If you know any eyebrow obsessives, you know that they’re not messing around when it comes to perfectly sculpting, feathering, and brushing out their brows. “Eyebrow people” tend to be some of the most meticulous, dedicated, and hard-to-please beauty shoppers. And they are right to set the bar high: A good brow product has to do so much more than, say, a lipstick. It has to glide on easily and be delicate enough to correct or exaggerate individual strands of hair, all while providing a natural-looking finish.
My brows are big and bushy, so my goal growing up was to learn how to control and tame them. It took me years to figure out what products would make me look more like a young Brooke Shields and less like Martin Scorsese. The two women who do my eyebrows — Mitra Khazeni (of Matthew Preece salon in Santa Monica) and Robin Evans, (the Soho brow wizard) — have become two of my most trusted confidantes. As you can imagine, I’m kind of a stressful client, but between these two geniuses, I always feel confident that my eyebrows are in good hands.
I’d gotten a lot of requests to write a brow article, but before I did, I wanted to make sure to research what was best for all types of brows — not just my own bushy pair. So for all of you with patchy and balding brows, I called upon my trusted Mitra and Robin. Both women made a point to tell me to tell you that their tips and tricks will not help you achieve what they call “The Instagram Brow,” — the overly filled-in, sharp, looks-good-in-photos-but-maybe-doesn’t-translate-IRL eyebrow. Instead, the products listed below will help you achieve a clean, slightly exaggerated but still natural-looking version of what you already have. Let’s dive in.
For the bushy brow
For a bushy-browed girl such as me, carefully and delicately tweezing is important for keeping my brows neat. At the advice of Mitra and Robin, I personally only tweeze in the middle and under my brow — I leave the top to create that really natural feel. I’ve tried just about every tweezer on the market, and these are by far my favorites. They’re so small and sharp; they can get just about anything. And they are particularly incredible for tidying up any pesky, short hairs that don’t want to come out.
When it comes to taming my brows, I swear by brow gels, but I typically go for clear ones, as my eyebrows are so dark to begin with that any more tint just looks over-the-top. The spoolie on this brow gel from Anastasia Beverly Hills is actually quite big, so it’s amazing for providing that one directional sweep through my brows for days when I want to look sharp and put-together. I use this brow gel for power-lunch meetings.
The spoolie on this brow gel is about medium size — so for days when I want to add a little bit of mess to my brows, while still having them look tidy, I opt in this gel from Glossier. This truly is a cult favorite for a reason, so if you haven’t tried this yet, it’s worth giving a go.
For going-out looks, I die for this Charlotte Tilbury Legendary Brows gel. The spoolie is so damn small, it really gets into the tiny parts of my brow, pushing it in all different directions. This gel gives the most amazing messy, feathered brow, making them look super dramatic.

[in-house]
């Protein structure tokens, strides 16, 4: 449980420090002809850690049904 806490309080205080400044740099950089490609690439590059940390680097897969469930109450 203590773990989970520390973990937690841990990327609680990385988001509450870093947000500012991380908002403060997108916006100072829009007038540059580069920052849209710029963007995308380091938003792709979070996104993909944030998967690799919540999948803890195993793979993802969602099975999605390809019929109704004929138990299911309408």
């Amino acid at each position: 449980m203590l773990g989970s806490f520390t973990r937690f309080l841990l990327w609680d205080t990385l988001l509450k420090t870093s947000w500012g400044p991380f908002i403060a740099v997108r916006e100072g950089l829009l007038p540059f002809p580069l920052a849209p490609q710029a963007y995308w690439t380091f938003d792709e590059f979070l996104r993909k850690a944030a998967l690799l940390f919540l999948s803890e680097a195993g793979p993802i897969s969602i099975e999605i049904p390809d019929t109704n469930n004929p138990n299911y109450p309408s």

My best friend Lili is an eyebrow psycho and showed me a trick, which involves highlighting your brow bone with this RMS product, right under your eyebrow — it makes your brows look cleaner and more eye-catching. Don’t really know how I existed before this trick came around, tbh.
For the patchy brow
“The M.A.C brow pencil doesn’t have a spoolie on the other side of it, so I buy these individual ones from M.A.C. These are technically lash brushes, but they’re amazing for eyebrows. After penciling in eyebrows, brush them so that the pencil strokes gets blurred and blended. I also like using these spoolies on days when I want to brush my brows through, but not necessarily add any other product.” — R.E.
“Though I love the M.A.C and Anastasia pencils equally, there is a difference,” says Robin. “The M.A.C one goes on slightly darker; the Anastasia one has a bit more natural, slight sheerness to it. They’re both good, depending on what you’re aiming for. I also love the spoolie attached to this brush; it’s really good for buffing this particular product out.”
For the balding brow
“I have a lot of clients who either have extraordinarily light-pigmented, sparse brows or suffer from hair loss around the brow area. One of the most important things they can do for this is to go into a salon and get their brows tinted — this provides the illusion of thicker, bolder brows,” says Mitra. “I also like to use powders on these kinds of brows instead of gels or pencils. Gels and pencils can look really intense and fake if the client is suffering from super-sparse brows. Instead, I use powder underneath the brows, which looks way more natural. My favorite is this kit from M.A.C that comes with two kinds of brushes, depending on what part of your brow you’re trying to tackle.”
“This Laura Mercier eyebrow kit provides totally different pigments compared to the M.A.C. Depending on the shade of my clients’ eyebrows, I’ll decide whether I want to use the M.A.C or Laura Mercier powder set,” says Mitra.
“After filling in and restructuring your brows with powder, I love to lock in the product by running brow wax from Youngblood through the brow with a spoolie,” says Mitra. “This is one of my favorite brow tricks, as it makes sure that the product will stay put all day, providing you with a natural, neat brow throughout the day.”
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